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Abraham Lincoln

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					           Abraham Lincoln
 Abraham Lincoln was
 president of the United
 States from 1861 until
 his shocking
 assassination in 1865.
 As president he is best remembered for
 leading     theUnion through the Civil War
and freeing Confederate slaves with the 1863
Emancipation Proclamation; for delivering the
Gettysburg Address, the most famous oration
 in American history, on 19 November 1863;
   and for his tragic assassination by John
Wilkes Booth at Ford's Theater in Washington,
D.C. Upon Lincoln's death, Andrew Johnson
    assumed the presidency. The Lincoln
Memorial, with its famous statue of Lincoln by
   Daniel Chester French, was dedicated in
             Washington in 1922.
            John F. Kennedy
John F. Kennedy's 1963
  assassination was one
  of the most shocking
  public events of the
  20th century.
 FK was elected to replace President Dwight
   Eisenhower in 1960 (narrowly defeating
Eisenhower's vice-president, Richard Nixon);
   he swept into office with a reputation for
  youthful charm, impatience, wit and vigor.
  Kennedy's term was sometimes called the
   New Frontier, a phrase he coined in his
 acceptance speech at the 1960 Democratic
  convention. Kennedy was shot to death by
 sniper Lee Harvey Oswald during an open-
    car motorcade in Dallas, Texas on 22
 November 1963; two days later, Harvey was
 shot and killed by another man, Jack Ruby.
Kennedy was succeeded by Lyndon Johnson.
        Martin Luther King, Jr.

 Martin Luther King,
  Jr. was an African-
  American clergyman
  who advocated
  social change
  through non-violent
  means.
  A powerful speaker and a man of great spiritual strength, he
  shaped the American civil rights movement of the 1950s and
1960s. King was pastor of the Dexter Avenue Baptist Church in
Montgomery, Alabama from 1954-59. There he led blacks in the
 Montgomery bus boycott of 1955-56, an action inspired by the
arrest of Rosa Parks when she refused to give up her seat on a
      public bus. Racial segregation on city buses was ruled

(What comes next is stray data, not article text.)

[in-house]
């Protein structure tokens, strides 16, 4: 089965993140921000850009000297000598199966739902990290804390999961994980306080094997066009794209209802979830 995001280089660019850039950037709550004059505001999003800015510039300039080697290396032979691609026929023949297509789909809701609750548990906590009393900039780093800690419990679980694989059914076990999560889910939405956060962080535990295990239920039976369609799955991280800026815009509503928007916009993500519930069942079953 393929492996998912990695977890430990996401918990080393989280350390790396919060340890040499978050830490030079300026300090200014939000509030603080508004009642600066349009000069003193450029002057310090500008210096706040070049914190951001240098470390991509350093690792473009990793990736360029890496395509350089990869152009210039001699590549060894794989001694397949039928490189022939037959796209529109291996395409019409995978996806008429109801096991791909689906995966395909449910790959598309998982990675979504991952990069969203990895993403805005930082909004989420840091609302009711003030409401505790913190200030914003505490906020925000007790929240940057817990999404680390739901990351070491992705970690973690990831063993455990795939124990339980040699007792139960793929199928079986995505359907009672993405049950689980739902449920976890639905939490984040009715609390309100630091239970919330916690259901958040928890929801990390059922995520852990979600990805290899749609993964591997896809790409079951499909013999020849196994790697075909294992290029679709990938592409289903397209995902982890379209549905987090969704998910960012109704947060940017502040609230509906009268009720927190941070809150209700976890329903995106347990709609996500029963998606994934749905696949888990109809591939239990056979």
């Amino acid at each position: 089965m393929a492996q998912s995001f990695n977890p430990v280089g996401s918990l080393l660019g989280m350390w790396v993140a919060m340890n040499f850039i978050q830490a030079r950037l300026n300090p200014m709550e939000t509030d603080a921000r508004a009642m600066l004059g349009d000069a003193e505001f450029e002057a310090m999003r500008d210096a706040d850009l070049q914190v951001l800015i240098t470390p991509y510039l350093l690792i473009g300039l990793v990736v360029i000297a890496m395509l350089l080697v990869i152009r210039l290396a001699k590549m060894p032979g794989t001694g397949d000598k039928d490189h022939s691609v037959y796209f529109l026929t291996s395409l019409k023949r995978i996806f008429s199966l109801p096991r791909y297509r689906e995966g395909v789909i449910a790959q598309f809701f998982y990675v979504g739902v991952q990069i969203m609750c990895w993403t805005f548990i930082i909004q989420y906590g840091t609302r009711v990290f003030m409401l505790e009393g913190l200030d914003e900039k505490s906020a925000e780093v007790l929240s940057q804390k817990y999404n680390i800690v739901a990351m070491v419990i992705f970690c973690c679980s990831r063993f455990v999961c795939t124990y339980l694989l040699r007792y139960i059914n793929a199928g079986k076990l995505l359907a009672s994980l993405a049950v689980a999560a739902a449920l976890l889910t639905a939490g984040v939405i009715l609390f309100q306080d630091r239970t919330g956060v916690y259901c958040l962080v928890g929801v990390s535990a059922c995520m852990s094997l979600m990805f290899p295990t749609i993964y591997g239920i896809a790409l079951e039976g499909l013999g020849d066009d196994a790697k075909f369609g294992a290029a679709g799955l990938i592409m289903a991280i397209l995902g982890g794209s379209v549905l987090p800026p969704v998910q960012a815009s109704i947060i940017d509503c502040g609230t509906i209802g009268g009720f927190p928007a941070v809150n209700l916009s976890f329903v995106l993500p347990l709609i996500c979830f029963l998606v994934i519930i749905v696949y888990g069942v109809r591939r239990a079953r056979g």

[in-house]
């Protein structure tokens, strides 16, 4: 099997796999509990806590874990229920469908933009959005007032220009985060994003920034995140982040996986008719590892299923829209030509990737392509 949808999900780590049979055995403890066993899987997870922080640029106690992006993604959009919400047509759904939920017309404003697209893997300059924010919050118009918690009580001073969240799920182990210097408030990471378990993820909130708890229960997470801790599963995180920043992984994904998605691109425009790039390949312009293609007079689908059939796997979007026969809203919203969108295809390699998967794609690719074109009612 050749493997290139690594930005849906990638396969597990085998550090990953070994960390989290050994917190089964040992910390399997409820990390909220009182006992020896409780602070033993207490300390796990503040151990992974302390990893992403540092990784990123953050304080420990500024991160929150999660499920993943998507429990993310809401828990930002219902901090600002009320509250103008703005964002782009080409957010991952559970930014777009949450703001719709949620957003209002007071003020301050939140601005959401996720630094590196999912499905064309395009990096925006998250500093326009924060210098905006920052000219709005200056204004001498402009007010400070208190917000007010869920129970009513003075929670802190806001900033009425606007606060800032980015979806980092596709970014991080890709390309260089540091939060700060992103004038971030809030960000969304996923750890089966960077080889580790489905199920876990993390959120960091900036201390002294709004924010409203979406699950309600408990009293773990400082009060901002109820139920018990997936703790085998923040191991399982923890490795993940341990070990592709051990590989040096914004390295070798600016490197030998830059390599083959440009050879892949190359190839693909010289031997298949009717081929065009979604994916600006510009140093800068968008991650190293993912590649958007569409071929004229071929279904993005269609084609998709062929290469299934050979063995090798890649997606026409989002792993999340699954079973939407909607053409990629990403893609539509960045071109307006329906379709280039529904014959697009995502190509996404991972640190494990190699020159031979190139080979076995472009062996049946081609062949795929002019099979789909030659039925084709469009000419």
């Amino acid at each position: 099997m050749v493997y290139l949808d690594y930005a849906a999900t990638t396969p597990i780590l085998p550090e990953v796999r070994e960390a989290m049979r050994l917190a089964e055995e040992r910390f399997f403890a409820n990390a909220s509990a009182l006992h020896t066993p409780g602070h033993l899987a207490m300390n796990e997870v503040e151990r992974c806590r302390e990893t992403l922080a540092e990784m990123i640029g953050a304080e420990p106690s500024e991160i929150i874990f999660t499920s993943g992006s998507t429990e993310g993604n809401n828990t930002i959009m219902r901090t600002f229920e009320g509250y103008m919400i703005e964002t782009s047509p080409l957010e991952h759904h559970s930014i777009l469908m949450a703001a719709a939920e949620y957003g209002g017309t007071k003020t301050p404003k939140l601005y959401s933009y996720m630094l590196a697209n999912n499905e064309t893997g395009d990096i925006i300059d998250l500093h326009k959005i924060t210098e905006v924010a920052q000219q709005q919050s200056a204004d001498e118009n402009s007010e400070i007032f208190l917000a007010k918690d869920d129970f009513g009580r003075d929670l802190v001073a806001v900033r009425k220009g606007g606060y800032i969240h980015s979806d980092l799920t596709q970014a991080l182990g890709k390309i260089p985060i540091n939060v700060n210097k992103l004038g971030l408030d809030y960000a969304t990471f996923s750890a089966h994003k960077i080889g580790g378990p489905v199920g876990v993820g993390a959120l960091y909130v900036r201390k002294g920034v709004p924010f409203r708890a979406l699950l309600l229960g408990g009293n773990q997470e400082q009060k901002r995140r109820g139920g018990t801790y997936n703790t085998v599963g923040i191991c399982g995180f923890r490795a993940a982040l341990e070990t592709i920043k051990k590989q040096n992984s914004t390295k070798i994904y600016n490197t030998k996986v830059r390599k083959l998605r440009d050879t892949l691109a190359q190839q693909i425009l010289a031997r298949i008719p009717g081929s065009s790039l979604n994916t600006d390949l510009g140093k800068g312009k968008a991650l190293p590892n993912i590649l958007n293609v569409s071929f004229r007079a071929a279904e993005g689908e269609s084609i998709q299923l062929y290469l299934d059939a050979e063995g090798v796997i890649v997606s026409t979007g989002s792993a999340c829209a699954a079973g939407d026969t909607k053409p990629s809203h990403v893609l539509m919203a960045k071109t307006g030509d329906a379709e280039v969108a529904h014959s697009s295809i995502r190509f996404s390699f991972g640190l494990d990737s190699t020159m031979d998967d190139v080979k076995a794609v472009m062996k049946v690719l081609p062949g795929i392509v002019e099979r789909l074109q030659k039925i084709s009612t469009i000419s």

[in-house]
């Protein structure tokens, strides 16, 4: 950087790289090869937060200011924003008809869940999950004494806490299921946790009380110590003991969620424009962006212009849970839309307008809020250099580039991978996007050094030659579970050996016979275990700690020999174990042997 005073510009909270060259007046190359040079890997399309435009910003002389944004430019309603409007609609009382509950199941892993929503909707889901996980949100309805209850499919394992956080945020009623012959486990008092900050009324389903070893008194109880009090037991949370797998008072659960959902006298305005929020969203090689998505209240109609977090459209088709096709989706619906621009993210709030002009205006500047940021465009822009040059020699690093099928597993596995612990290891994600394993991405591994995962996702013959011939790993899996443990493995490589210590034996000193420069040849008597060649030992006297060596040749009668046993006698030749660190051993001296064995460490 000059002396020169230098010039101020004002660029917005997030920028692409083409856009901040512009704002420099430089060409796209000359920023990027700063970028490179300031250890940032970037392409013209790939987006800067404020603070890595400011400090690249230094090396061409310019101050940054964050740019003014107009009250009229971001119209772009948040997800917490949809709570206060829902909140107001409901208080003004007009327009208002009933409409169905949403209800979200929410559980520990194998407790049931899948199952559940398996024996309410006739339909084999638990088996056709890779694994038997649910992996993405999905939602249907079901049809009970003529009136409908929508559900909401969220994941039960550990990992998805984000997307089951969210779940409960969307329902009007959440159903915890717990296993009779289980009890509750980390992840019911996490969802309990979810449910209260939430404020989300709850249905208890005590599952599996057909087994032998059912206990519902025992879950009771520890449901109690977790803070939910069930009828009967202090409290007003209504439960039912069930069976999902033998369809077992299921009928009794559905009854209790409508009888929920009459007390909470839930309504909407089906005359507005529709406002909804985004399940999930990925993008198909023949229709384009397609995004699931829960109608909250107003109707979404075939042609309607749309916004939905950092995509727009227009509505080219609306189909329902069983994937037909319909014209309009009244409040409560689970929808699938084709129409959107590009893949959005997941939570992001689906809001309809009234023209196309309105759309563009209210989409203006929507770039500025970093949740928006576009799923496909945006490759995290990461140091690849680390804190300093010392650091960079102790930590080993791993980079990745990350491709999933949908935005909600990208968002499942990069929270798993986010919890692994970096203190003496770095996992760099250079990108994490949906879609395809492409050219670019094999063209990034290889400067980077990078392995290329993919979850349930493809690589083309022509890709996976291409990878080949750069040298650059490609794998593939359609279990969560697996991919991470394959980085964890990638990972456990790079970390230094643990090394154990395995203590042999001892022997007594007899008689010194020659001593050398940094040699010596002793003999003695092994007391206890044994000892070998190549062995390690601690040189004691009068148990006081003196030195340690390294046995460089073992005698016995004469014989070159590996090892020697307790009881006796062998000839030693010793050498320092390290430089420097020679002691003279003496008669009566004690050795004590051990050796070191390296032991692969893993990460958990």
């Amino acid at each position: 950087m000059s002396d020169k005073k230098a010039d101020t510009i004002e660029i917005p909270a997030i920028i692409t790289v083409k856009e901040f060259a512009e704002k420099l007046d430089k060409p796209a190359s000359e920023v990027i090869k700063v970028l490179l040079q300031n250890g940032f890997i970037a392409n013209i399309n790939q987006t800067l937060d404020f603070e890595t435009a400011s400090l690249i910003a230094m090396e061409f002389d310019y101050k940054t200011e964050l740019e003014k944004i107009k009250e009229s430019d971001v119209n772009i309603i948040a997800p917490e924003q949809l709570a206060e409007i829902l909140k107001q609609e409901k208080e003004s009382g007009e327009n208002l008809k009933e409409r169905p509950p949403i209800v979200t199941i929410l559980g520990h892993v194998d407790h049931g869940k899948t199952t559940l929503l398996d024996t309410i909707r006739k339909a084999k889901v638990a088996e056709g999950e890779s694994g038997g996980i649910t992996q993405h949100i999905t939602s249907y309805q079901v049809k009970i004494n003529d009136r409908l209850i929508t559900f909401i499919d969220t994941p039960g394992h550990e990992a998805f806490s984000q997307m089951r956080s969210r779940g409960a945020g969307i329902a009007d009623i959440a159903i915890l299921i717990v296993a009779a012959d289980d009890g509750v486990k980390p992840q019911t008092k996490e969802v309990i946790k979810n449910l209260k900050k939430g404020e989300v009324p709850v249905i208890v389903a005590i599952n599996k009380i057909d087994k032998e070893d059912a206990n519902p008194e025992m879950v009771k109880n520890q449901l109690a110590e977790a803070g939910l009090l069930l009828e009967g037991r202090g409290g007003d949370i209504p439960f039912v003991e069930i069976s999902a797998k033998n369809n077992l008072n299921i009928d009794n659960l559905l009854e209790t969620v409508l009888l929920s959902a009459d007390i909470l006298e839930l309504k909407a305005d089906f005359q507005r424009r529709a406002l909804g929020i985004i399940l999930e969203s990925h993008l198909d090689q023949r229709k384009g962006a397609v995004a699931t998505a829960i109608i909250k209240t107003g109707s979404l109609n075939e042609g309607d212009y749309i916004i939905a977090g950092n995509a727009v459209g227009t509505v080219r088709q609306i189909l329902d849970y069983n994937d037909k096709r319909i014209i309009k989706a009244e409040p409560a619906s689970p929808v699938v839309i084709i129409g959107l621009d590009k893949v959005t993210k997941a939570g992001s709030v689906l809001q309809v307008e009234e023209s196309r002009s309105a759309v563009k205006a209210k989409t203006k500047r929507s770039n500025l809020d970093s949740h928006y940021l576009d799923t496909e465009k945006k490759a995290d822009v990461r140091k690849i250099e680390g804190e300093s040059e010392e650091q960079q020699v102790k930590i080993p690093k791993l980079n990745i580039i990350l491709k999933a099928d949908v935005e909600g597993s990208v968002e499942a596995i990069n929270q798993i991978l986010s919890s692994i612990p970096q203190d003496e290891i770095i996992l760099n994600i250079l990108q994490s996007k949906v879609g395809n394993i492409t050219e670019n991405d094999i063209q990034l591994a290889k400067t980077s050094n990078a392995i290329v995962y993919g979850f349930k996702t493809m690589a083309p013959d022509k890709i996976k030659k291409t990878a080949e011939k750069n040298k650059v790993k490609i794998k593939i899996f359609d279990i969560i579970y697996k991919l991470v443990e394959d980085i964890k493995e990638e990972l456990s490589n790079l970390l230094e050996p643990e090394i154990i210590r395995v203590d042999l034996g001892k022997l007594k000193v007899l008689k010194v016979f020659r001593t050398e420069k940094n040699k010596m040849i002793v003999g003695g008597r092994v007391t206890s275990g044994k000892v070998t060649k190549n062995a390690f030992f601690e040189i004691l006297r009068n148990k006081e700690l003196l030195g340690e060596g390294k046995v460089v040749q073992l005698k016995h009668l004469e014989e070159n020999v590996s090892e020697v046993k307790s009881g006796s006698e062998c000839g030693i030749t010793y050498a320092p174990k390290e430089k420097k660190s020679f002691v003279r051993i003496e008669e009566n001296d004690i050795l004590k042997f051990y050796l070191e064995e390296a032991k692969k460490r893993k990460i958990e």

unconstitutional in 1956; the boycott ended in success, and King
had become a national figure. King returned to his home town of
   Atlanta in 1959 and became co-pastor with his father of the
 Ebenezer Baptist Church, a position he held until his death. On
    the 100th anniversary of Abraham Lincoln's Emancipation
 Proclamation in 1963, King organized a march on Washington,
    D.C. that drew 200,000 people demanding equal rights for
  minorities,at which time he gave the famous lectture ―I have a
dream‖. King won the 1964 Nobel Peace Prize, becoming at the
  time the youngest recipient ever. His writings included Stride
    Toward Freedom (1958, a history of the Montgomery bus
   boycott), Why We Can't Wait (1963) and Where Do We Go
   From Here? Chaos or Community (1967). King was shot to
     death by James Earl Ray in 1968 while visiting Memphis,
                            Tennessee.
                 Bobby Kennedy

 Robert Francis "Bobby"
  Kennedy (November 20,
  1925 – June 6, 1968), also
  called RFK, was one of two
  younger brothers of U.S.
  President John F. Kennedy
  and served as United States
  Attorney General from 1961
  to 1964.
 Robert F. Kennedy boldly faced tough problems and challenged
  the comfortable and complacent. To keep his vision alive, his
  family and friends founded a living memorial in 1968.
 Today the Robert F. Kennedy Memorial is dedicated to
  advancing the human rights movement through providing
  innovative support to courageous human rights defenders
  around the world. Through long-term partnerships and cutting
  edge methods, we assist advocates who have won the RFK
  Human Rights Award to boldly confront injustice in support of
  human freedom. We support investigative journalists and
  authors who bring light to injustice and encourage the human
  rights movement through the RFK Book and Journalism Awards.
  Our Speak Truth to Power program educates the public on the
  value of the human rights and the courage of its defenders.
             Text Structure:
Parts   Paragraphs


One     Para 1-5     It is high time to honor the heroes who
                     helped liberate slaves by forging the
                     Underground Railroad in the early civil-
                     rights struggles in America.

Two     Para 6-23    By citing examples the author praises the
                     exploits of civil-rights heroes who helped
                     slaves travel the Underground Railroad
                     to freedom.
John Parker
 February 2, 1827
 Norfolk, Virginia
 Mobile, Alabama
 education
 iron foundry
 moved to the North
 Indiana and in Cincinnati, Ohio
 from Kentucky escape to the North
 John Rankin
 January 30, 1900
          Levi Coffin



 Levi Coffin was an important figure
 in the Underground Railroad
 network that helped thousands of
 runaway slaves escape to freedom
 in the years before the American
 Civil War.
 Coffin was born on October 28, 1798, in North
  Carolina.
 In 1826, he moved to Indiana and established
  a pork-processing business.
 Due to his religious beliefs, he became a
  strong opponent of African-American slavery.
  By the time he turned fifteen, Coffin already
  had begun to assist runaway slaves
 In 1847, he opened a business that sold
  only goods produced by free laborers. He
  also became an active participant in the
  Underground Railroad.